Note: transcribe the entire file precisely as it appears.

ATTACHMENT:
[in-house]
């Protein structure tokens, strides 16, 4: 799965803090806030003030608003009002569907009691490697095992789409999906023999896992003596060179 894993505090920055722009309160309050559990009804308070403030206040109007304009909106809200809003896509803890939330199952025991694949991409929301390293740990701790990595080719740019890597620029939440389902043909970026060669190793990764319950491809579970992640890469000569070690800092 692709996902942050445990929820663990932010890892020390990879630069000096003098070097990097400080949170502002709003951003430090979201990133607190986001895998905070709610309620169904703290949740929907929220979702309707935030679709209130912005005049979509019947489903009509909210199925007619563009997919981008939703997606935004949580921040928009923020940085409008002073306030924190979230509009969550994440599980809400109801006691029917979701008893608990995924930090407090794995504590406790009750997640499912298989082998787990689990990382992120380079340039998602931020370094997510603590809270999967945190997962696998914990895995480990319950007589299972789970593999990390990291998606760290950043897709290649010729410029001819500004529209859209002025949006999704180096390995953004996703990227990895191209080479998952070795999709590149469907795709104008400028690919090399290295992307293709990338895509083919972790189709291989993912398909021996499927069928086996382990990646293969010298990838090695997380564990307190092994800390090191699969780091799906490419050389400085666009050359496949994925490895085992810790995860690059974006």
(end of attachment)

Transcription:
[in-house]
């Protein structure tokens, strides 16, 4: 799965803090806030003030608003009002569907009691490697095992789409999906023999896992003596060179 894993505090920055722009309160309050559990009804308070403030206040109007304009909106809200809003896509803890939330199952025991694949991409929301390293740990701790990595080719740019890597620029939440389902043909970026060669190793990764319950491809579970992640890469000569070690800092 692709996902942050445990929820663990932010890892020390990879630069000096003098070097990097400080949170502002709003951003430090979201990133607190986001895998905070709610309620169904703290949740929907929220979702309707935030679709209130912005005049979509019947489903009509909210199925007619563009997919981008939703997606935004949580921040928009923020940085409008002073306030924190979230509009969550994440599980809400109801006691029917979701008893608990995924930090407090794995504590406790009750997640499912298989082998787990689990990382992120380079340039998602931020370094997510603590809270999967945190997962696998914990895995480990319950007589299972789970593999990390990291998606760290950043897709290649010729410029001819500004529209859209002025949006999704180096390995953004996703990227990895191209080479998952070795999709590149469907795709104008400028690919090399290295992307293709990338895509083919972790189709291989993912398909021996499927069928086996382990990646293969010298990838090695997380564990307190092994800390090191699969780091799906490419050389400085666009050359496949994925490895085992810790995860690059974006």